On 2015-05-27T14:20:16, Brandon in Texas wrote:
Thank you for the informative article. I was a severe, mouth-breathing, asthmatic for twenty-five years until I learned the Buteyko method. I have been off all asthma meds for twelve years now. I have also practiced Bikram Yoga for the past four years. I have to admit that I cringe every time I hear the “CO2 waste gas” comments spoken by the Bikram instructors. What drew me to Bikram Yoga is that 99 percent of the breathing is nasal breathing. And I absolutely practice quiet, deep, i.e. shallow breathing during each and every class. Sadly I know of amazing Bikram yogis who can do the most advanced poses with ease, yet they have an asthma inhaler on their mat or use one before class. I truly feel that Bikram yoga alone is beneficial for asthma, but without addressing tidal breath volume, asthma symptoms will remain. If the first and final asanas in Bikram Yoga were changed to alternate nasal breathing (Anuloma Viloma), I feel this would be the perfect yoga practice. I maintain a high CP, by practicing Buteyko and alternate nasal breathing regularly, but if I didn’t have a high Control Pause, the first and final breathing exercises in Bikram would bring on asthma symptoms.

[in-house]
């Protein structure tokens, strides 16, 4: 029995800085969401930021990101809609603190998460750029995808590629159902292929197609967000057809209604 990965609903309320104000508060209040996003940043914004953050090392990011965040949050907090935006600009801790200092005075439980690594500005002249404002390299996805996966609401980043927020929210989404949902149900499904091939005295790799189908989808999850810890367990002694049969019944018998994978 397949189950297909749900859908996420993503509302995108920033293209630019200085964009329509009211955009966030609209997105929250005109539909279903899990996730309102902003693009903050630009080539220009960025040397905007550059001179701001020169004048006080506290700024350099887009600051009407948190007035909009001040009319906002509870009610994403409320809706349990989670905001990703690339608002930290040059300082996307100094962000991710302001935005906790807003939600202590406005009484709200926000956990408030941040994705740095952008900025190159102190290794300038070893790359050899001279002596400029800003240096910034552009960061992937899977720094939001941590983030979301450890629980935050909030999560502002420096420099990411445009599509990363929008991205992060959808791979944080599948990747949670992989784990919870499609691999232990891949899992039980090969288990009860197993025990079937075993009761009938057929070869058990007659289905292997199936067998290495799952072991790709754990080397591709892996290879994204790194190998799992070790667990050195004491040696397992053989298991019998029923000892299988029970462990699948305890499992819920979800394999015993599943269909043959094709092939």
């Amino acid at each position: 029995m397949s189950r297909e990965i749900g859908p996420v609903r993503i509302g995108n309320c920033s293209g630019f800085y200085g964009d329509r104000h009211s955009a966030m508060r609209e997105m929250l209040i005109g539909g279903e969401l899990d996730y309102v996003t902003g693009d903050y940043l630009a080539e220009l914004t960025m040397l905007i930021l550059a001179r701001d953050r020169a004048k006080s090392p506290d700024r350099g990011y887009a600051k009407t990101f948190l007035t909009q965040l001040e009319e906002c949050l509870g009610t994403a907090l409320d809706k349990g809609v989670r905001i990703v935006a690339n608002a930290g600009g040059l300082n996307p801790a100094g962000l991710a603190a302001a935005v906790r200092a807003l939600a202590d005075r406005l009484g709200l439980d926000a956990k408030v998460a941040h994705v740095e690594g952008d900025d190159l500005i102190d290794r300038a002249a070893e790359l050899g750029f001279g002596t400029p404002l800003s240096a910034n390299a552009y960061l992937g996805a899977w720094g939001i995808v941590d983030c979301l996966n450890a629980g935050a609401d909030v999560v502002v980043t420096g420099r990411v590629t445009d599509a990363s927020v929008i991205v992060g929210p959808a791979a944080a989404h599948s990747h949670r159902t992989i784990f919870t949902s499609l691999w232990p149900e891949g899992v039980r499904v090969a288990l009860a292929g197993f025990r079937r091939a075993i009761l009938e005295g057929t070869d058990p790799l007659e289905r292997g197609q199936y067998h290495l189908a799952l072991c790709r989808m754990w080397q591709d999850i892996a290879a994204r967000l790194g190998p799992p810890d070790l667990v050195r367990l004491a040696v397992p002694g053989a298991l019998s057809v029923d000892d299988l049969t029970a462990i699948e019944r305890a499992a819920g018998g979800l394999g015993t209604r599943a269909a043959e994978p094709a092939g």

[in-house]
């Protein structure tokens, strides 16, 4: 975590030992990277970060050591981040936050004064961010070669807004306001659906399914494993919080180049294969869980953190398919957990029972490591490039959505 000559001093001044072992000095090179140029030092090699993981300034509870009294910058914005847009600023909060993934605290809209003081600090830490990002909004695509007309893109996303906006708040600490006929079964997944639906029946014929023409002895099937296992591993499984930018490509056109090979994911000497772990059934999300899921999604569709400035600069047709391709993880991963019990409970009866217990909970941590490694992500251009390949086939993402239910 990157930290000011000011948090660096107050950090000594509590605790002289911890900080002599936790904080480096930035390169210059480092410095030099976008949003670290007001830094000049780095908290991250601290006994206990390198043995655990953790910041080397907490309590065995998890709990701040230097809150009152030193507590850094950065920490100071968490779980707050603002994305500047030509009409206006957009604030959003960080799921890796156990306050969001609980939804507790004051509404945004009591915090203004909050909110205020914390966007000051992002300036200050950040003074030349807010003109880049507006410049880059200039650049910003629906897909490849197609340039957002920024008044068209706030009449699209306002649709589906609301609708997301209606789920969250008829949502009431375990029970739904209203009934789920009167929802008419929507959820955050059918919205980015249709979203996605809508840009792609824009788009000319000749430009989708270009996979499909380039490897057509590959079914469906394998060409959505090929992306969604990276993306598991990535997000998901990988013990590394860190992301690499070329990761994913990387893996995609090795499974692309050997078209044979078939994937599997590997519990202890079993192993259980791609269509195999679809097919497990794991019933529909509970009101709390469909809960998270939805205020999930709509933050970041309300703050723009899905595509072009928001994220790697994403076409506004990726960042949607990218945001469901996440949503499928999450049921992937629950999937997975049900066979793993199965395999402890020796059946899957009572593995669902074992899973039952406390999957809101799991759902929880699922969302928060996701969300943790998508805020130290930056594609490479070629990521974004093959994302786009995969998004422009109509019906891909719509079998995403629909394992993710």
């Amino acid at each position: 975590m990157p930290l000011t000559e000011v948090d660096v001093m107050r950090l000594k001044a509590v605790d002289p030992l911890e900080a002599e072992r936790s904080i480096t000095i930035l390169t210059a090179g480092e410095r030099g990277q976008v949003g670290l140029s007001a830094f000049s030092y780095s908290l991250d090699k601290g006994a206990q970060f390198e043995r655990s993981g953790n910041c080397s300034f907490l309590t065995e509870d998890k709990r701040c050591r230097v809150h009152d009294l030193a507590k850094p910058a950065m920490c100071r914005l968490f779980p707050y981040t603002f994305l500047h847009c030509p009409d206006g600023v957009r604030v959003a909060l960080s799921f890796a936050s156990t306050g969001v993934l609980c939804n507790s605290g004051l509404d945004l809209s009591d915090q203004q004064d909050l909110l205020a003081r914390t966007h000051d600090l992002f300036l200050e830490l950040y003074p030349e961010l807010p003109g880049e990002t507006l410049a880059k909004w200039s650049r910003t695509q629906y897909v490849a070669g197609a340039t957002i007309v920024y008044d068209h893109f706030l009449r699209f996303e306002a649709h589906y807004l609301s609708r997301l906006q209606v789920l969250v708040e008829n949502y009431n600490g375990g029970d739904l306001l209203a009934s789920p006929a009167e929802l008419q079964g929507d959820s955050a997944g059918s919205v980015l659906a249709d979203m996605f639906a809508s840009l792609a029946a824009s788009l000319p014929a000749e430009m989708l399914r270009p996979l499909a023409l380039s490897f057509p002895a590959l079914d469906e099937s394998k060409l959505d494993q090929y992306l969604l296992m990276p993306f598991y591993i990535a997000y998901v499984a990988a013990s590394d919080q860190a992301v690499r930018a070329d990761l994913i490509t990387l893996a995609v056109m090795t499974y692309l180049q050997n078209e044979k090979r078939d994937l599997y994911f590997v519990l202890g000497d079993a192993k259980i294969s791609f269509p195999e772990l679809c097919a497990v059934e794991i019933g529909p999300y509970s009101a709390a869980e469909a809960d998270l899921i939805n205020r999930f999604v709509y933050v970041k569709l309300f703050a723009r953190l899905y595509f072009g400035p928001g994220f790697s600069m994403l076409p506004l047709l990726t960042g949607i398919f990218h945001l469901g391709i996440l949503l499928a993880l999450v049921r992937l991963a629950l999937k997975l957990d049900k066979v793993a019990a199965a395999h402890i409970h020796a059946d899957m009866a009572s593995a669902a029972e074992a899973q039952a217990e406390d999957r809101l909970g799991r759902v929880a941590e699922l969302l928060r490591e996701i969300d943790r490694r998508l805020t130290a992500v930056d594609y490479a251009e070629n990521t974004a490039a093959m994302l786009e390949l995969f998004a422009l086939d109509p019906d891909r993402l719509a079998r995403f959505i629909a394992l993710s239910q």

On 2015-01-26T14:30:53, German Yogi wrote:
And there are other problems. Especially the principle of “resistance stretching” is not included (Bob Cooley investigated it deeply and wrongly claimed he invented it. But besides this and some other weird claims his book about it is awesome). The same problem can be found in most yoga styles, although most probably it was practiced that way during the times when yoga was invented and most people had large CPs anyway. Resistance makes the stretch more effective, because of more CO2, more blood supply, more O2, better stretch and more training for the cardiovascular system, more safe deep stretching, etc.. It can even be used in sitting meditation, which enables one to sit very long without losing CP (In fact one gains better CP that way). How do cats, dogs, and animals really stretch? They know better. Most yoga masters of today neither know how to breathe nor how to resist during stretching. In that way, Yogaasana is useless or dangerous and no meditation is possible.
On 2013-09-17T04:48:43, Selena wrote: